FORT MYERS, Fla. -- The first impressions have been hard to come by. Just snippets.
Alex Verdugo occasionally cruises through the Red Sox' clubhouse these days, distinguishing himself with the constant companion of music. No headphones, but rather a small speaker that allows for somewhat of a soundtrack wherever he wanders. Once in a while, there might be a sighting out on the field talking to some fans or lightly playing catch. That's it.
The centerpiece for the Red Sox' return on the Mookie Betts trade will have to wait and so will those who want to uncover what type of player they are truly dealing with.
"My personal thing is sometime just after the season (starts)," Verdugo told WEEI.com . "But we don’t know."
Verdugo is not only recovering from a stress fracture in his back but is also in a race against time when it comes to actually re-discovering a body that can perform at the level expected. This is what people are missing. It's not just the back, it's all the muscles that have been put on the back-burner because of the original injury.
It's not a total surprise. The Red Sox -- while met with some surprises when evaluating Verdugo's medicals -- were warned of this sort of timetable by the Dodgers. Although what Los Angeles might not have surfaced was how this delay might have been avoided.
While it was known Verdugo was dealing with injuries, missing the final two months of the season, the descriptions were vague. Lower back. Oblique. Heading into the offseason, evidently, the Dodgers weren't overly concerned either. Hence the ill-advised approach to Verdugo's workout program.
"It was one of those things I thought when I hurt it and taking month or two off it was going to be better. I thought I was going to go into workouts," he said. "When I went back home for the offseason to workout I was just following a regular workout plan that the Dodgers would give us. It wasn’t specific for my injury. When I was at home in November I looked at the app and it was making me do goblet squats and lifting room. It felt really soon at the time. I lifted and did it and after several days of that I just woke up and I couldn’t even move. I woke up with a bunch of soreness."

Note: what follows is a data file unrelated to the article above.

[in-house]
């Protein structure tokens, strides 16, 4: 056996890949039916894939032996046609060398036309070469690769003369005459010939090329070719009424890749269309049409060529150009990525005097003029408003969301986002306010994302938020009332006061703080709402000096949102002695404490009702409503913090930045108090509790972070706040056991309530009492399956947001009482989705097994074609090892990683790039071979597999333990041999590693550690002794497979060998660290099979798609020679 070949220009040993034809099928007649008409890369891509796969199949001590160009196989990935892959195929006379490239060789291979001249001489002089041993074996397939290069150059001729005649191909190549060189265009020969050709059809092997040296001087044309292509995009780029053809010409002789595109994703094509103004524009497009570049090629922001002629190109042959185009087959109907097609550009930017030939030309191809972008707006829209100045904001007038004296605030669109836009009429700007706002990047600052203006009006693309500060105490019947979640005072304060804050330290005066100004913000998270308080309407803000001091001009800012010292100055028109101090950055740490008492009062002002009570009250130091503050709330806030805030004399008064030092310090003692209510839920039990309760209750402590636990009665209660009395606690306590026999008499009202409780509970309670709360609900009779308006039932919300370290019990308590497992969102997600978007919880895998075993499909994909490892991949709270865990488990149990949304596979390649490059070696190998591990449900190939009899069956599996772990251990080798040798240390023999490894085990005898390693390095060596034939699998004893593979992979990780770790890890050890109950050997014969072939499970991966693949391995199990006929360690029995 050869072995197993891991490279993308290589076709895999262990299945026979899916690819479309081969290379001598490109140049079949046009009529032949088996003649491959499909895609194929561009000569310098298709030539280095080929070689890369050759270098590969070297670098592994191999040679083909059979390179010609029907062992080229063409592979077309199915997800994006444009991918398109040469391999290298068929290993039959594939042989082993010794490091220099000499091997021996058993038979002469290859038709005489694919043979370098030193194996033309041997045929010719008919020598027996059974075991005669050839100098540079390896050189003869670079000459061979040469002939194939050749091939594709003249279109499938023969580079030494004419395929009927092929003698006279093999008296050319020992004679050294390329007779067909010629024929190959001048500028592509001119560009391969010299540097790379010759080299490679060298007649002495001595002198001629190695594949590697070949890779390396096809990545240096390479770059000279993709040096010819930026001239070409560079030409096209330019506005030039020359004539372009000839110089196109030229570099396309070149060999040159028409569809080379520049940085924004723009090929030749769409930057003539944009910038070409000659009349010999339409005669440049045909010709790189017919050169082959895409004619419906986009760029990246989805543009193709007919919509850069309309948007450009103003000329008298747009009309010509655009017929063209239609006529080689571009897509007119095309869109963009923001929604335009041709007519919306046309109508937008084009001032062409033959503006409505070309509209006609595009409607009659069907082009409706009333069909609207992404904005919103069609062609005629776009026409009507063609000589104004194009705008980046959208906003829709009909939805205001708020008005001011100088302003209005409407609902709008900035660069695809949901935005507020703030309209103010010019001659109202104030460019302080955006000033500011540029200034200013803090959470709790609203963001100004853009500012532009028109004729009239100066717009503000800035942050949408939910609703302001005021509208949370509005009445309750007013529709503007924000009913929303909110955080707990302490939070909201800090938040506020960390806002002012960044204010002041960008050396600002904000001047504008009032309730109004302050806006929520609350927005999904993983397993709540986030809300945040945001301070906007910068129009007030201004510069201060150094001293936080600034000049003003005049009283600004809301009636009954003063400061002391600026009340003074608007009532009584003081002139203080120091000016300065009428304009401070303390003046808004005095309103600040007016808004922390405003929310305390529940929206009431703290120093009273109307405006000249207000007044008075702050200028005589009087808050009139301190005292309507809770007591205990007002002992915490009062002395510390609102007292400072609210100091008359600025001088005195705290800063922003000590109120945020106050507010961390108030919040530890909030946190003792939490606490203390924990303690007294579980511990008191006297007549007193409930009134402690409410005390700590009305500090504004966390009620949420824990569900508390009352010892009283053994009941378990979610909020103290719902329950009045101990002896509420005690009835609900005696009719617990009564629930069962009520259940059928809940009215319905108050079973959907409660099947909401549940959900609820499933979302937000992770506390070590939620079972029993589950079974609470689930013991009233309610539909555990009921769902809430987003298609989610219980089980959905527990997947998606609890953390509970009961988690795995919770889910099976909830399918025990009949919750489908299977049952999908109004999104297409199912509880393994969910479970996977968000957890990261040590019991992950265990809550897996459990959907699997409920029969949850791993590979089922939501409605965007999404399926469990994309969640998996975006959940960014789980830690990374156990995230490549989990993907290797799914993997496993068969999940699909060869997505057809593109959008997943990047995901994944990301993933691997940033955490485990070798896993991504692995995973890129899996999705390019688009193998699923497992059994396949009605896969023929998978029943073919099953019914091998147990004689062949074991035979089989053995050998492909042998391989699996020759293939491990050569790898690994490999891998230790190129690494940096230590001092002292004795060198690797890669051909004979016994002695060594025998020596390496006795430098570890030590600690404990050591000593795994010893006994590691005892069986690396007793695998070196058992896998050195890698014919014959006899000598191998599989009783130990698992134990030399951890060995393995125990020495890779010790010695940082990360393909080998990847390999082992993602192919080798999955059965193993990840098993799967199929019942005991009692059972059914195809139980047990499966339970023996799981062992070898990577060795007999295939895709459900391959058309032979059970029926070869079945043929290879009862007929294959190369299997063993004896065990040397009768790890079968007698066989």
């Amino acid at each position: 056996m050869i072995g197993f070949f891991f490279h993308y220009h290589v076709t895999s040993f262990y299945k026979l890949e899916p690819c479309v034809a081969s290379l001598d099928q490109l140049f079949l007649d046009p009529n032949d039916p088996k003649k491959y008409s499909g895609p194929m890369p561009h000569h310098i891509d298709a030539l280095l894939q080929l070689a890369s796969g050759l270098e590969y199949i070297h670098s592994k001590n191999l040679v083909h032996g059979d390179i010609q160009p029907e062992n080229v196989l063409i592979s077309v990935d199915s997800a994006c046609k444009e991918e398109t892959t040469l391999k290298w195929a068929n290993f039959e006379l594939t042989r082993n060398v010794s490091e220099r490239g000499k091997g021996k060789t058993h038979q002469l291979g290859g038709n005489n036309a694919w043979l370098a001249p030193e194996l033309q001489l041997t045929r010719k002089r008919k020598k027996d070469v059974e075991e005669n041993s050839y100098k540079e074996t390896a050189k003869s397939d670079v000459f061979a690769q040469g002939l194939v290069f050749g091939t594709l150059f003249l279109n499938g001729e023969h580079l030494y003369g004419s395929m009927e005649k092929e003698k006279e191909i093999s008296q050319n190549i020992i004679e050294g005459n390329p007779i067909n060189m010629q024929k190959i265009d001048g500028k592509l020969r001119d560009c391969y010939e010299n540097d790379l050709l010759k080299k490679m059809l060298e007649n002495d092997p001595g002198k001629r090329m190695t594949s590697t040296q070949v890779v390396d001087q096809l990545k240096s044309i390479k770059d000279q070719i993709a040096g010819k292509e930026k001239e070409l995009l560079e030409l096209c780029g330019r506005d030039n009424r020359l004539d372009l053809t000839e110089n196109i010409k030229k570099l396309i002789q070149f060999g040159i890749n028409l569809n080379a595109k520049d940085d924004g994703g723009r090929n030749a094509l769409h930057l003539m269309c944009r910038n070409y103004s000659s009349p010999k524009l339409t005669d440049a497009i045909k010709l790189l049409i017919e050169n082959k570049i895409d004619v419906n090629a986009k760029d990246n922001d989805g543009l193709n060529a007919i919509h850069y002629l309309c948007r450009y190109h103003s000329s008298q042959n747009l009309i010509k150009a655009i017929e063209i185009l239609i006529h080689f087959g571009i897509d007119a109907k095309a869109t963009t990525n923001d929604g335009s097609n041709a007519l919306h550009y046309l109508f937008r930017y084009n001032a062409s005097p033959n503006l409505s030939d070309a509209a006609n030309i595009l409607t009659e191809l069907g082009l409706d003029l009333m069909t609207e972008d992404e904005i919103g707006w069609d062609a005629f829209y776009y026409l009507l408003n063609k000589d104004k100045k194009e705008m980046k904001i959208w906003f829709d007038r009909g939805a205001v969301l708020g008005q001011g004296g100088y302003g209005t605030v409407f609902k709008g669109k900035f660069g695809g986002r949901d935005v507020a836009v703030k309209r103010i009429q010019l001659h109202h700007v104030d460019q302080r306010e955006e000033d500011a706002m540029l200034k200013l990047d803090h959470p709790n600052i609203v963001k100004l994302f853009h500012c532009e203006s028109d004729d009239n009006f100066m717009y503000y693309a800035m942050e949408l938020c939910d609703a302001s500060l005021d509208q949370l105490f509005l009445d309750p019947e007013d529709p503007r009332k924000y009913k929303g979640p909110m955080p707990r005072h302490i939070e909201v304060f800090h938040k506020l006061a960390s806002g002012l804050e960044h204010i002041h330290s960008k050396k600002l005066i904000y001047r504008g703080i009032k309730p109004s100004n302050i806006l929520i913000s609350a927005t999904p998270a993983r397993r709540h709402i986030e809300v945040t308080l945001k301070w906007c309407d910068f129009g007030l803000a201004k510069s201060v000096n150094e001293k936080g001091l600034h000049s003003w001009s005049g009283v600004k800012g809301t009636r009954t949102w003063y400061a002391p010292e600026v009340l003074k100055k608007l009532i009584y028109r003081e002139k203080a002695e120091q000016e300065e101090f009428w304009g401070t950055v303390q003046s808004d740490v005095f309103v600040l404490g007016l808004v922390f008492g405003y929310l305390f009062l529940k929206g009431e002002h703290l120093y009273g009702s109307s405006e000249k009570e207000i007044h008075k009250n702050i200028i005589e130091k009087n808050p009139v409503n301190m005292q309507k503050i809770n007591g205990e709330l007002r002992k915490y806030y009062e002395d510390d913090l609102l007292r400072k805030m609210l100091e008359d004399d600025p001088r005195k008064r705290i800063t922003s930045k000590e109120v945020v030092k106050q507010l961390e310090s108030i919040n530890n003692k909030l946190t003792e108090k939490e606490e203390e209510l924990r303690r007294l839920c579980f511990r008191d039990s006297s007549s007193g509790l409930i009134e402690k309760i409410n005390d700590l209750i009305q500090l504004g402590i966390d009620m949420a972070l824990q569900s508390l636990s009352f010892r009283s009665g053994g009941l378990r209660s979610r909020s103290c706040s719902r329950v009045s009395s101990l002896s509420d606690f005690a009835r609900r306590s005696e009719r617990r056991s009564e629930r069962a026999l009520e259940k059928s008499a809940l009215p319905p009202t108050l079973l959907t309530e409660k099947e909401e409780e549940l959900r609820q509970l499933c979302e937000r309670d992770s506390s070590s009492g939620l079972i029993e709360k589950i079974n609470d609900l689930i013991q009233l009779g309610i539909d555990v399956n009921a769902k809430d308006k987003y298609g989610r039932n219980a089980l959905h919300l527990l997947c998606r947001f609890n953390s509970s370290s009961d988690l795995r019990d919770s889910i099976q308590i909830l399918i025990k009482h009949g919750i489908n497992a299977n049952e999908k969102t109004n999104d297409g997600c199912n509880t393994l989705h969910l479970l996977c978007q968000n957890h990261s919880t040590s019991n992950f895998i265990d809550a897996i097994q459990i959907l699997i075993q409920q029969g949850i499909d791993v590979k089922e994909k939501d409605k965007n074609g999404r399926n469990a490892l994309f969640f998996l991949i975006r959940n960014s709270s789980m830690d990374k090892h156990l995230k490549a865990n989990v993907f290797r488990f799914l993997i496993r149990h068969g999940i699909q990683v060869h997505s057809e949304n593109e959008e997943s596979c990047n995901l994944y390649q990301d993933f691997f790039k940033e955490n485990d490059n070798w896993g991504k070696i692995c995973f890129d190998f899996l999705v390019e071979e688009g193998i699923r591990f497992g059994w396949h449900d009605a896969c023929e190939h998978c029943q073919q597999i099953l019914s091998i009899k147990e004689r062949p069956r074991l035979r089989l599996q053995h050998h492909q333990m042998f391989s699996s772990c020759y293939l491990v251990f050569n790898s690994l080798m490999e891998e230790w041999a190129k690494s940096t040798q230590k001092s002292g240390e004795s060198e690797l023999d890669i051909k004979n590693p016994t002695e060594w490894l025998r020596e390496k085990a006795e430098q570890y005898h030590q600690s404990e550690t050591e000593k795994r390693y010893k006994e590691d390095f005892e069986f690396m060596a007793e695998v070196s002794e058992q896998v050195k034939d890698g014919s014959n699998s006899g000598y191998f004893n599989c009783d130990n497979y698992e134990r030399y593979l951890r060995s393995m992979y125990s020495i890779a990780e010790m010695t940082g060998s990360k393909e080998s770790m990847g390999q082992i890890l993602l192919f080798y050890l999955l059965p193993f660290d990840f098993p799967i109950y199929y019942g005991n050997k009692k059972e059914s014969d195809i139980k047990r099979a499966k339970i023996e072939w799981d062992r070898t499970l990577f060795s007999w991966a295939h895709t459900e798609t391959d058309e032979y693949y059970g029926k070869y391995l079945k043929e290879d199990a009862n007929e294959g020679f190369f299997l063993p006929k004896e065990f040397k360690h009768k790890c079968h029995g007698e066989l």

This led to a November visit to noted back specialist Dr. Robert Watkins, who locked in on a diagnosis and plan. It was a road that didn't include Verdugo anything close to the usual preparation for a baseball season for quite some time.
Considering the pain started in late May after a series against Tampa Bay in St. Petersburg, Fla, it was a much longer path than the outfielder ever anticipated.
"I still had this weird stuff in my back, but it wasn’t too weird. It was just an ache," he noted. "We went to rehab and I had three at-bats. I walked in the first one and I popped up in the second. It wasn’t a full let it eat swing. So I hit it and I was like, ‘I’m OK.’ The third one there was a 2-0 count I swung at a fastball, missed it and obviously with the miss you can’t slow it down. I felt a little something in my back and after that every time I stepped to my right it was like a knife in my back. I had never been hurt, growing up, nothing. It was it was spraining my ankle, stubbing something or pulling muscle. But even then you might have to hobble for a second but after few days I was going to be alright. The fact it is taking this long is frustrating. What keeps me positive is that all the players, the staff, the trainers, they all support me. They all want me to wait until I’m fully healthy and get back."
In his week-plus of rehabbing with the Red Sox Verdugo has made signficant strides, managing to rotate in body in a manner that wasn't possible prior arriving at JetBluePark. But there is a long way to go, longer than many realize. While it is assumed that he won't be ready for Opening Day, making his debut in May wasn't perceived as part of the deal. Now it is at least a very real possibility.
"It’s going along good," he said. "Obviously coming back from a stress fracture in my back. A certain amount of the rehab process is honestly giving it time. You have to let the bone heal. There is stuff that happens. People don’t understand that while you’re letting the bone heal for several months, a lot of other muscles you don’t use they get weak, they get out of whack. When you’re coming back from this you wait for the bone to heal and now that it’s healing and it’s good and move around and do stuff. You have to start working out, do athletic movements and to do that all the muscles that haven’t been used for several months need to be broken down, stretched and worked on and put in the right spots. I think right now the training staff here has done an excellent job of making me feel extremely good quickly. That being said we’re still going to take our time on this. We’re still going to make sure it’s not just a couple days I’m feeling good. We’re going to make sure when I get to baseball activities there are no setbacks."
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